The IRS Determines Nonprofit Corporations Can Reincorporate Without Filing a New Exemption Application
In the new Revenue Procedure 2018-15, the IRS has indicated that it will generally no longer require a new tax exemption application from a Section 501(c) organization that changes its form or place of organization. This change will make it easier for an association or other nonprofit corporation to take advantage of the benefits of re-incorporating in a state that is either more convenient or a state that may have more favorable laws governing nonprofit corporations.
The process of re-incorporating typically requires restructuring of the organization, often by means of a merger, consolidation, or transfer of assets, although certain states do permit single-step conversions or domestication. Such transactions generally require Board of Directors and member approval as set forth under the governing documents and applicable state law. While the procedural challenge associated with restructuring might demonstrate the very reason a nonprofit corporation is considering re-incorporating elsewhere, Rev. Proc. 2018-15 simplifies the process so that the restructuring entity, under certain conditions, is no longer also required to file a new tax exemption application with the IRS.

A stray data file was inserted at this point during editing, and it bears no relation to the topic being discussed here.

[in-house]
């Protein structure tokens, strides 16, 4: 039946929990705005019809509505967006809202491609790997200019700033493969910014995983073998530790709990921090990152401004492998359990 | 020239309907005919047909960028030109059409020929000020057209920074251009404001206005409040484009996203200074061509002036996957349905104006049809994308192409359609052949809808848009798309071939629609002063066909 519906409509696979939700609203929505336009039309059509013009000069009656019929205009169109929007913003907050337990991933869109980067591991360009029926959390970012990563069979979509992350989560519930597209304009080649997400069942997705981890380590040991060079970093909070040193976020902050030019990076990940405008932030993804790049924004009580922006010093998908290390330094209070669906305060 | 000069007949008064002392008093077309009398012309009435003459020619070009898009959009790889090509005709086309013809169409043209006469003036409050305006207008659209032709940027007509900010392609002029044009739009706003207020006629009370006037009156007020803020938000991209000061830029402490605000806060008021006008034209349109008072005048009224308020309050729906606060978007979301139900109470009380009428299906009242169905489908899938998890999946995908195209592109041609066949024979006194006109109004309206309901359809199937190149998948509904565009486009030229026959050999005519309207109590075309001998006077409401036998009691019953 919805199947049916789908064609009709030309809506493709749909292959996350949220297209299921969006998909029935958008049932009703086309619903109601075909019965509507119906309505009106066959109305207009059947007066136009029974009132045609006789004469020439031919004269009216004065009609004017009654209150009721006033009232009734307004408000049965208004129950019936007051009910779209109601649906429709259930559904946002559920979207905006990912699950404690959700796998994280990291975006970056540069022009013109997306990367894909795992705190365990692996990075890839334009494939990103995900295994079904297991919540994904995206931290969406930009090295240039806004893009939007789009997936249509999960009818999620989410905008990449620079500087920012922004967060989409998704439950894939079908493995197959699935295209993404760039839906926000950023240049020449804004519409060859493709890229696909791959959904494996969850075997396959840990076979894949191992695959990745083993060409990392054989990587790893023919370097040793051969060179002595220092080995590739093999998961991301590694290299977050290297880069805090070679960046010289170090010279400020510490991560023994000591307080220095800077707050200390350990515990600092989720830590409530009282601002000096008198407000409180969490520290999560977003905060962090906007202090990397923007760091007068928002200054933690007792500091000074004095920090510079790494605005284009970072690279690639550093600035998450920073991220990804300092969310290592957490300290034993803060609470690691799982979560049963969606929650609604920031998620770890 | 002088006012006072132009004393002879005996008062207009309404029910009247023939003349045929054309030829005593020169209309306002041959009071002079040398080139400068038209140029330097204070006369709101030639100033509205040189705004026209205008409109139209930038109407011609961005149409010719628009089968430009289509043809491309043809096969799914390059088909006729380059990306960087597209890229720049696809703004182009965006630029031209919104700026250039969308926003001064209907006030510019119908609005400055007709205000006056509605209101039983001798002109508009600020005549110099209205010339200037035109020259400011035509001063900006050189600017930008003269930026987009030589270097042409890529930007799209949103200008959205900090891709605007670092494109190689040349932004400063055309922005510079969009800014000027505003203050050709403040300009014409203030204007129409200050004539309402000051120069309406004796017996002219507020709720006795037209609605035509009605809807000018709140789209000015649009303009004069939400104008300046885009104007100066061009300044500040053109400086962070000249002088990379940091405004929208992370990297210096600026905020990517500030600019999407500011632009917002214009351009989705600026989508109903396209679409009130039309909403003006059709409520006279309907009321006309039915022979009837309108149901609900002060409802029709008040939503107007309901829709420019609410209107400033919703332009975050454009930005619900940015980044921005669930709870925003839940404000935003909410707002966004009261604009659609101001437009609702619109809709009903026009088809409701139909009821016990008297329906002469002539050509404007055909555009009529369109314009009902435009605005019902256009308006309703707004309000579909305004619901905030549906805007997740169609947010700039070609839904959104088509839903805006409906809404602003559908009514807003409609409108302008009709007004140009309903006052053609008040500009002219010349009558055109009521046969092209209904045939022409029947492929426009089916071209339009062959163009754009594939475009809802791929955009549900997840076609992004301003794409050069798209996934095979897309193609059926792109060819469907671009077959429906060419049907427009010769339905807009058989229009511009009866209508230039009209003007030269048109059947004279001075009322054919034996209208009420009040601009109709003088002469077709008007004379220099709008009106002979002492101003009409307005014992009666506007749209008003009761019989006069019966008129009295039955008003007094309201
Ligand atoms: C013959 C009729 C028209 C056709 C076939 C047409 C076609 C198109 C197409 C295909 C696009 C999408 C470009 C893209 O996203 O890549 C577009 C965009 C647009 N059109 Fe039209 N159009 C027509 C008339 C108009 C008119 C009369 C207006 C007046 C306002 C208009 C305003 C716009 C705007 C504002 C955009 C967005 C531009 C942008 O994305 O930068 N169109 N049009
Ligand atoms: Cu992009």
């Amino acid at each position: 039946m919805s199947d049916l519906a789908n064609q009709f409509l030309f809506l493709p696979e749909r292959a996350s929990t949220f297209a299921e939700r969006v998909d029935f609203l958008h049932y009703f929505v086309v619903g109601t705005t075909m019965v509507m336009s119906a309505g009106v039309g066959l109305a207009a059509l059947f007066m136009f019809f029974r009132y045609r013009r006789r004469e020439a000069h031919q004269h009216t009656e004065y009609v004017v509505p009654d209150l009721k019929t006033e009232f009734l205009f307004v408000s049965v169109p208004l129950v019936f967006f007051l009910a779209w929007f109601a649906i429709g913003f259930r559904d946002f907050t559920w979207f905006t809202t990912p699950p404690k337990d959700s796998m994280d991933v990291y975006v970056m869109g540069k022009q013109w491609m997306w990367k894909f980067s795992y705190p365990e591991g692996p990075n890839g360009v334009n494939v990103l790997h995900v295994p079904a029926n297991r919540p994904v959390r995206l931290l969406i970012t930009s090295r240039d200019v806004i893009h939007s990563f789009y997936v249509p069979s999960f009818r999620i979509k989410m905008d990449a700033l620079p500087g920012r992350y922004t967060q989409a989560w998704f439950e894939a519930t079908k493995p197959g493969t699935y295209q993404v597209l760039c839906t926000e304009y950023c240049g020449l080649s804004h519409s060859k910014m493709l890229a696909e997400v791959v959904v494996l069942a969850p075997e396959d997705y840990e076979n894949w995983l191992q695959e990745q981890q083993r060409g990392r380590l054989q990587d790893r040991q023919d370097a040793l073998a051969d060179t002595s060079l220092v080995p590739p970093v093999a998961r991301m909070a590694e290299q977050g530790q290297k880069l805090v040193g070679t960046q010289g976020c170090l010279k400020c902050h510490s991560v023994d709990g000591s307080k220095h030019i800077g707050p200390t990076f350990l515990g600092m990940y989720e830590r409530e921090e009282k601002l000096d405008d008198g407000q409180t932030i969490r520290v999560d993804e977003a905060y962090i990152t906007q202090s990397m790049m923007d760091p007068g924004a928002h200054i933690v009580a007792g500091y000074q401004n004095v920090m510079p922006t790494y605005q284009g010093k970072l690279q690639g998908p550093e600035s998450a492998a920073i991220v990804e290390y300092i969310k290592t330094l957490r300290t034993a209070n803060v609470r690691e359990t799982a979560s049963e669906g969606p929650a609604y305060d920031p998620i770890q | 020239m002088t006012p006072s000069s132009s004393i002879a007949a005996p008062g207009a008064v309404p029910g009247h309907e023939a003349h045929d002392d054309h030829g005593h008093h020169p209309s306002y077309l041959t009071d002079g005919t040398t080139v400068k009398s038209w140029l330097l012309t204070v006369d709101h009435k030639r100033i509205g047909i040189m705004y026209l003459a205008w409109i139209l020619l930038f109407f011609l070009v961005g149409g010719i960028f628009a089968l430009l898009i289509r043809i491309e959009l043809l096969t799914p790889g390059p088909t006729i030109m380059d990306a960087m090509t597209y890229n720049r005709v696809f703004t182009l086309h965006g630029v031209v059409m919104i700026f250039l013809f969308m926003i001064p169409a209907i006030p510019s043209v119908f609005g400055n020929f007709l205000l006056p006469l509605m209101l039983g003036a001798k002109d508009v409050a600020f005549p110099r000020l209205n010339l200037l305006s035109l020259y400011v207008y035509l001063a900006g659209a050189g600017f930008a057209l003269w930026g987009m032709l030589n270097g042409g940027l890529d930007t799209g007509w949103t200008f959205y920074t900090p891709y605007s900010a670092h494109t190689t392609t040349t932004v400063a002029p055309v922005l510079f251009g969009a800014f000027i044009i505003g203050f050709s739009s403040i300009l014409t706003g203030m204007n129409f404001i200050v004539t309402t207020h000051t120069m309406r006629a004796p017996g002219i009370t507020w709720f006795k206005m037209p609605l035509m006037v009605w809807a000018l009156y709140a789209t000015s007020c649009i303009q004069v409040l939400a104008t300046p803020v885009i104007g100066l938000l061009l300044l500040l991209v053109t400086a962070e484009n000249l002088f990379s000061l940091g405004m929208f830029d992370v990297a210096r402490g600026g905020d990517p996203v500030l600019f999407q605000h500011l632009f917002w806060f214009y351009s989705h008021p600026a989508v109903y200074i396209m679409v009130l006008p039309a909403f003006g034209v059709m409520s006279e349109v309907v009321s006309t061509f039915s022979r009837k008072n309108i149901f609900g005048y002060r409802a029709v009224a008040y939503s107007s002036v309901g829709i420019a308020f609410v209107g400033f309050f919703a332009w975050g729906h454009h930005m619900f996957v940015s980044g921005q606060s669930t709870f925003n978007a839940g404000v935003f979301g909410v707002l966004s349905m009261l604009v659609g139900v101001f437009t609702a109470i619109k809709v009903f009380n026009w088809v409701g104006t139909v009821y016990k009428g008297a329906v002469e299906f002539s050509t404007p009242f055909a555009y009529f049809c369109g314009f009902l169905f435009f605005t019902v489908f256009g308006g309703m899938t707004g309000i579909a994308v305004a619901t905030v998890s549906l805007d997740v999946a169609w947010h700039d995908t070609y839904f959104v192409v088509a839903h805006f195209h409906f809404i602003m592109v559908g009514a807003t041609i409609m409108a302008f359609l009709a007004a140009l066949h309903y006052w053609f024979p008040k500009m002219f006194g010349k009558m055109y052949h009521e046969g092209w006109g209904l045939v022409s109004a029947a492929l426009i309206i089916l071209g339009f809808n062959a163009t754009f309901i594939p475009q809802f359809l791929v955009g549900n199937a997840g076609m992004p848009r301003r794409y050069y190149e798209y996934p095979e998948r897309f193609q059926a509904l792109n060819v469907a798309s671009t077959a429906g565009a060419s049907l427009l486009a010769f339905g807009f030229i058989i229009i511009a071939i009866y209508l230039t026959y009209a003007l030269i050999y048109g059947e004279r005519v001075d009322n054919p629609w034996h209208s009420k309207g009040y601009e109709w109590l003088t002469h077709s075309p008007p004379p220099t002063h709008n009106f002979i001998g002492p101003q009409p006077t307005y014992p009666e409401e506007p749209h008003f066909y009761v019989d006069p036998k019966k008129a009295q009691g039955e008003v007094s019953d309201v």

Under prior guidance, the IRS required an already-exempt organization to file a new exemption application if it opted to re-incorporate in a different state, even when the entity would not otherwise have to obtain a new federal Employer Identification Number (“EIN”). Rev. Proc. 2018-15 now generally eliminates the requirement for corporations to file a new tax exemption application after a corporate restructuring if certain conditions are met. More specifically, the new IRS guidance provides that in a corporate restructuring of a domestic entity that is recognized as an exempt 501(c) organization, the surviving organization will not be required to file a new tax exemption application if it is carrying out the same exempt purposes as the exempt organization that engaged in the corporate restructuring. Prior to restructuring, an exempt organization must be in good standing in the state in which it is formed.
For example, a nonprofit corporation formed on January 1, 2012, under the laws of Maryland and recognized as exempt under Section 501(c)(4) on November 30, 2012, that re-incorporates (i.e., sets up a new legal entity and transfers its assets, programs and activities to the new corporation) under the laws of Virginia on April 1, 2018, will continue to be recognized as tax exempt under Section 501(c)(4) without the necessity of filing a new application for recognition of tax exemption. Rev. Proc. 2018-15 also applies similarly to domestication of an exempt nonprofit corporation, which is a process available in some states by which a corporation simply changes its state or jurisdiction (such as the District of Columbia) to another one. Please note, however, that both states or jurisdictions must have domestication statutes in order for this to be implemented.
Finally, Rev. Proc. 2018-15 does not apply to any corporate restructuring in which the restructuring organization or the surviving organization is a disregarded entity, limited liability company, partnership, or foreign business entity, or if the surviving organization obtains a new EIN. In these cases, a new tax exemption application is still required.